KwaZulu-Natal MEC for Community Safety and Liaison, Bheki Ntuli, has outlined a turnaround strategy to combat crime in the province.

Speaking at a media briefing at the Inanda Police Station, north of Durban, Ntuli says the department’s primary focus is to reduce crimes such as murder, Gender-Based Violence (GBV) and taxi violence.

It has proven difficult to reduce the levels of these crime categories.

Masimanyane women’s rights International organisation holds women’s day intervention focusing on Gender-Based Violence:

 

The annual crime statistics presented by Police Minister Bheki Cele in late July revealed that KZN was the hub of murder, carjacking and sexual offences.

Regarding sexual offences and GBV, he says the department will conduct workshops and training as means of beefing-up the stations where a high number of cases are reported.

Attention will be given to identified hotspot areas like Inanda, Ntuzuma, Kwamashu, Umlazi and Pinetown.

In the video below, Bheki Cele releases the 2019/2020 annual crime statistics:

 

On the issue of taxi violence, Ntuli says extraordinary measures have been declared in affected areas to stabilise the situation and curb fatalities. These include areas like uMzinyathi, Ndwedwe, and parts of the eThekwini Municipality.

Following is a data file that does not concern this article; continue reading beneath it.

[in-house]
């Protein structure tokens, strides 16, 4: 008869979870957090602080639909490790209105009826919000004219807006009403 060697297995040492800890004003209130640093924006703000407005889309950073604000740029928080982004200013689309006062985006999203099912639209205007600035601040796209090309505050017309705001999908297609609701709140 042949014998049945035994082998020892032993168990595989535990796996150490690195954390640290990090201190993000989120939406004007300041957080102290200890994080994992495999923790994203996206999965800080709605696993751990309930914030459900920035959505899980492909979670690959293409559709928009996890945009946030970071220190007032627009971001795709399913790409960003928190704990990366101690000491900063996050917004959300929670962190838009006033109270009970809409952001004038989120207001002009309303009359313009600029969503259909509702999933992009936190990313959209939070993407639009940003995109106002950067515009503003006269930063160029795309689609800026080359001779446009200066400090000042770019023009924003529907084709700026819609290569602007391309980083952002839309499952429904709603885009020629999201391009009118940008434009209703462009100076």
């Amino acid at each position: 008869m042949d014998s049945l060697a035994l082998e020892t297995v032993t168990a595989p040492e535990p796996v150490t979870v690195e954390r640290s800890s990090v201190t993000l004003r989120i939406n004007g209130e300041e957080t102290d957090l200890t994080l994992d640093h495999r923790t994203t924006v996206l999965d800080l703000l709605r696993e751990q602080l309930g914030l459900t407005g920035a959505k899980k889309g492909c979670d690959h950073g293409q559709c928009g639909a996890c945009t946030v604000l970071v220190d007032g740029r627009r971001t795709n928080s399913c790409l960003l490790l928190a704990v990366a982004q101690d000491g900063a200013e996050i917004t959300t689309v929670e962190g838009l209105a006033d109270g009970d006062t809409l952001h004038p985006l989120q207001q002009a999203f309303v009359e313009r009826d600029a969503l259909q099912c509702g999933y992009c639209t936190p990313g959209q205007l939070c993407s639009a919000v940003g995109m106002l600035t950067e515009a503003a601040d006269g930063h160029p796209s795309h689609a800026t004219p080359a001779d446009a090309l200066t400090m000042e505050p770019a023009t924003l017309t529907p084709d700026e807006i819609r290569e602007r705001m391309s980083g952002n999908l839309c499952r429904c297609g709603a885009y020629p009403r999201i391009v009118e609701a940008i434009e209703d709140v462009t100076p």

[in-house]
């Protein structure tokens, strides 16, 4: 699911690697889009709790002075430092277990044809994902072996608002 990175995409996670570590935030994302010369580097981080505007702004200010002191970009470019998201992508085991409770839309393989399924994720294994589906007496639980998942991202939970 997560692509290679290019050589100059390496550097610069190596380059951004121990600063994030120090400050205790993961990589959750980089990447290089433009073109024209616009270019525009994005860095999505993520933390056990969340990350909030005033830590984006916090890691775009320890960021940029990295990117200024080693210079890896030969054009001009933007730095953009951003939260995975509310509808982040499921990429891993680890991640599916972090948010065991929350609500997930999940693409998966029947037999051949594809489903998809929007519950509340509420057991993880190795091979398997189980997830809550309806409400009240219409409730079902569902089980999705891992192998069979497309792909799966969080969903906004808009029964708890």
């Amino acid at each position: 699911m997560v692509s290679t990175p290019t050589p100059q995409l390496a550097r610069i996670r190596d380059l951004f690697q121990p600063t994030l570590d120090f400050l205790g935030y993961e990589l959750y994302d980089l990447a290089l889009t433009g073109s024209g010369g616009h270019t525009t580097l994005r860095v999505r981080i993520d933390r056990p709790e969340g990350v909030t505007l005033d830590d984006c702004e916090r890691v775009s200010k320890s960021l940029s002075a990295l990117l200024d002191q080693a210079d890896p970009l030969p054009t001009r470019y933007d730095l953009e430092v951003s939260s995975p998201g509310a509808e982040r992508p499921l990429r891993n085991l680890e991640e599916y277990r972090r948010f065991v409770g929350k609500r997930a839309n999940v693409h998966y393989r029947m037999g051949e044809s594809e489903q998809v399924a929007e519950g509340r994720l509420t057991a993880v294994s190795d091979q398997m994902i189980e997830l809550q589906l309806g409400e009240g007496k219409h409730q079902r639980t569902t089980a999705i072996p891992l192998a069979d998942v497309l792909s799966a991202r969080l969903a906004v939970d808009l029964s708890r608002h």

He says he intends invoking the provisions of the National Land Transport Act under which certain ranks, routes or operating permits can be suspended for a certain period. Further details will be gazetted on Thursday.

Crime in Limpopo

Police in Limpopo have expressed concern about the increasing number of children who are involved in criminal activities including murder, theft and drug dealing.

Provincial Deputy Police Commissioner, Jan Scheepers, says a number of children have been arrested for crimes such as murder, theft and dealing in drugs amongst others.

Scheepers was speaking at the release of the province’s crime statistics at Seshego, outside Polokwane.

“If you see the number of children in conflict with the law, they’re between the ages of 10 and 17. Year on year, those children getting involved with illegal activities and crime are increasing and we all know the children aged between 10 and 17 are still supposed to be at school; are still supposed to be under the guardianship of their parents. I think this is an area that we will need to address.”